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So when I am doing something like calculating a file integrity hash, converting a video, compressing some files etc. why does my CPU not reach 100% usage, instead it happily jumps around from 0% to 15%. Now I appreciate that other things are going on and Window's scheduler cannot allocate 100% CPU to any one task, and some tasks are limited by other factors, such as waiting on the hard disk, network connection etc. and some tasks aren't suited to using all my CPU cores, is this poor coding (on application or OS)?. But instead of wasting these CPU cycles cant such tasks be sped up? I have an i7 Processor by the way, but am asking this question in general, rather than specific to my CPU.

Also why would my CPU ever be at 0% usage? Its always doing something right, or is this a rounding thing - as reported by Windows task manager.


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It sounds like whatever tool you're using supports only one core. 1 core of 4 core with HTT is 12.5% CPU Max – kobaltz Feb 19 '13 at 1:39

12-15% is about the percentage you'll get when an application only uses 1 out of 8 cores on a i7 (4 cores + hyperthread), so it does seem like your applications are only using one core.

Most file hashings will only use 1 core to avoid overloading the disks. Many file and video compression softwares use multiple cores, but not all - what softwares are you using for converting and compressing?

As for the 0%, it's possible if few background processes are active. It could be very well oscillating between 0% and 1% when idle, thus showing 0 frequently.

I'm not seeing a problem with your situation, other than you are not using applications that support multiple cores where possible/applicable.

If anything, you should be able to run 2 of those tasks at the same time without any speed reduction, and a single task won't impair your ability to use the computer without hiccups.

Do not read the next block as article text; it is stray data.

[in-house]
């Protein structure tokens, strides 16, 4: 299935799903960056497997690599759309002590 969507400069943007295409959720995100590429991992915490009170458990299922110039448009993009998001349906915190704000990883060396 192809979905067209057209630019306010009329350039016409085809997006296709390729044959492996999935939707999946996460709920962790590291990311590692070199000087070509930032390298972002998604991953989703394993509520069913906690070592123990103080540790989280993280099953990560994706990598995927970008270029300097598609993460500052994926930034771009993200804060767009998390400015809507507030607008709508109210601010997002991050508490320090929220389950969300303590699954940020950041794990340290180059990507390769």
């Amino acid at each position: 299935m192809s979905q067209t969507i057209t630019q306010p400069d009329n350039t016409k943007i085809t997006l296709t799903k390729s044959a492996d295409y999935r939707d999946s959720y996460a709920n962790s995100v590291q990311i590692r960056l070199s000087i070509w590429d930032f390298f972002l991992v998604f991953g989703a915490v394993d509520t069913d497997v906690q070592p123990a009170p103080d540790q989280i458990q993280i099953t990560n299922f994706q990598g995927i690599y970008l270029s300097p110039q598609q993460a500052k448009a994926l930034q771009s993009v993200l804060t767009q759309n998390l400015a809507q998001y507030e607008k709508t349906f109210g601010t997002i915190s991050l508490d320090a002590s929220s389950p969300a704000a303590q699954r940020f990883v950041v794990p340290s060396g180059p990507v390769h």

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Also hyperthreading can create severe errors. So it won't use it. – Griffin Feb 20 '13 at 2:05
@Griffin Care to explain or link to source? – mtone Feb 20 '13 at 6:13
"It must be understood that not all Hyper-Threading performance problems are due to bugs. Hyper-Threading employs a number of tricks and compromises that can mean that it just isn't appropriate to use it in all scenarios. In some cases, systems can perform better with Hyper-Threading disabled. It is important to realise that many problems are not specific to Novell NetWare with Hyper-Threading. These are industry-wide issues, not just NetWare issues. These same types of problems could happen with any operating system that is running on hardware with Hyper-Threading capabilities." – Griffin Feb 21 '13 at 0:49
This is best said by Novell – Griffin Feb 21 '13 at 0:49

mtone has provided a great answer.

I will add that if you've got a particular app that you feel really should be using more cores than it is, you may wish to consult your documentation to make sure you're using it in the most effective fashion.

There may be settings that would be better for your hardware and use case than the default. For instance, if you want to use the 7-zip file archiver application and make sure you use as many cores as possible for large jobs, you'd want to make sure you use the lzma2 algorithm when possible.

I also have an i7, and my experience is that our CPUs are almost never the bottleneck; in the vast majority of applications you'll hit limits associated with the speed of your disks, RAM capacity, or graphics processor prior to hitting the limits of your processor.

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